Justifying our decisions about surgical technique: Evidence from coaching conversations

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Abstract

Background:

The quality of an operation depends on operative technique. There is very little evidence, however, regarding how surgeons arrive at their intraoperative decisions. The objective of this study was to determine the extent to which practicing surgeons participating in a coaching program justify their technical decisions based on their experience or based on evidence.

Methods:

This qualitative study evaluated 10 pairs of surgeons participating in a video review coaching program in October 2015. Using thematic analysis, the conversations were coded in an iterative process with comparative analysis to identify emerging themes.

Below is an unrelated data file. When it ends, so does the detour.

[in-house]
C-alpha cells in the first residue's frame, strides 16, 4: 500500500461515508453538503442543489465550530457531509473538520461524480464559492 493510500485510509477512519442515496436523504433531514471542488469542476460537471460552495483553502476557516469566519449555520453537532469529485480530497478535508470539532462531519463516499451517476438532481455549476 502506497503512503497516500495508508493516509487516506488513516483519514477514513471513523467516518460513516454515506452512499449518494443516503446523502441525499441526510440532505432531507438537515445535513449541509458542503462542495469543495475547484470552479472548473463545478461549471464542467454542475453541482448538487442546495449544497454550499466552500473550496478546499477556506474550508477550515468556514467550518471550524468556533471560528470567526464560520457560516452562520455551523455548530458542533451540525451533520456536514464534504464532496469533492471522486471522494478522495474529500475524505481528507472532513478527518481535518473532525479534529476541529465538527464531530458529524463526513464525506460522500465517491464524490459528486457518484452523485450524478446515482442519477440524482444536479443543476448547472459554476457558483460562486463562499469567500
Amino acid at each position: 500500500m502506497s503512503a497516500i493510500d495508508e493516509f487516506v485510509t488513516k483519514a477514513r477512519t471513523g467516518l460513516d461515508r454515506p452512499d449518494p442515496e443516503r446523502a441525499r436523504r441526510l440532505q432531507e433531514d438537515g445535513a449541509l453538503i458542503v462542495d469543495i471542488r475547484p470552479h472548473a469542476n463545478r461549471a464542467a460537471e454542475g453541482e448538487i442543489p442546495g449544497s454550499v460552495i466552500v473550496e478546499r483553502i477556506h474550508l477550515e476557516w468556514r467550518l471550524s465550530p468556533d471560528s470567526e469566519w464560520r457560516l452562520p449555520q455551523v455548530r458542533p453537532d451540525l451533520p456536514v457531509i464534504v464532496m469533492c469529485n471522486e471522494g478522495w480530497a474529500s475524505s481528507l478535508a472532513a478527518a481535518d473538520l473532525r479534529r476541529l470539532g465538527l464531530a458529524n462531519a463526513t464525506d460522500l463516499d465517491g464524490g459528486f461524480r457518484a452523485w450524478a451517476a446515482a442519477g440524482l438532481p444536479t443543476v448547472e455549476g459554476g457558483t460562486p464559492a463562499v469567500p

Results:

Three major themes emerged during analysis: (1) Individuals often reported modifications in surgical technique after a negative postoperative complication; (2) participants were noted to defend the use of certain techniques or surgical decisions based on the perceived expert opinion of others; and (3) surgeons rarely referred to evidence in surgical literature as a motivation for changing surgical technique.

Conclusions:

In this qualitative analysis of coaching conversations we found that practicing surgeons often justify their surgical decisions with anecdotal evidence and “lessons learned,” rather than deferring to surgical literature. This either represents a lack of evidence or poor uptake of existing data.

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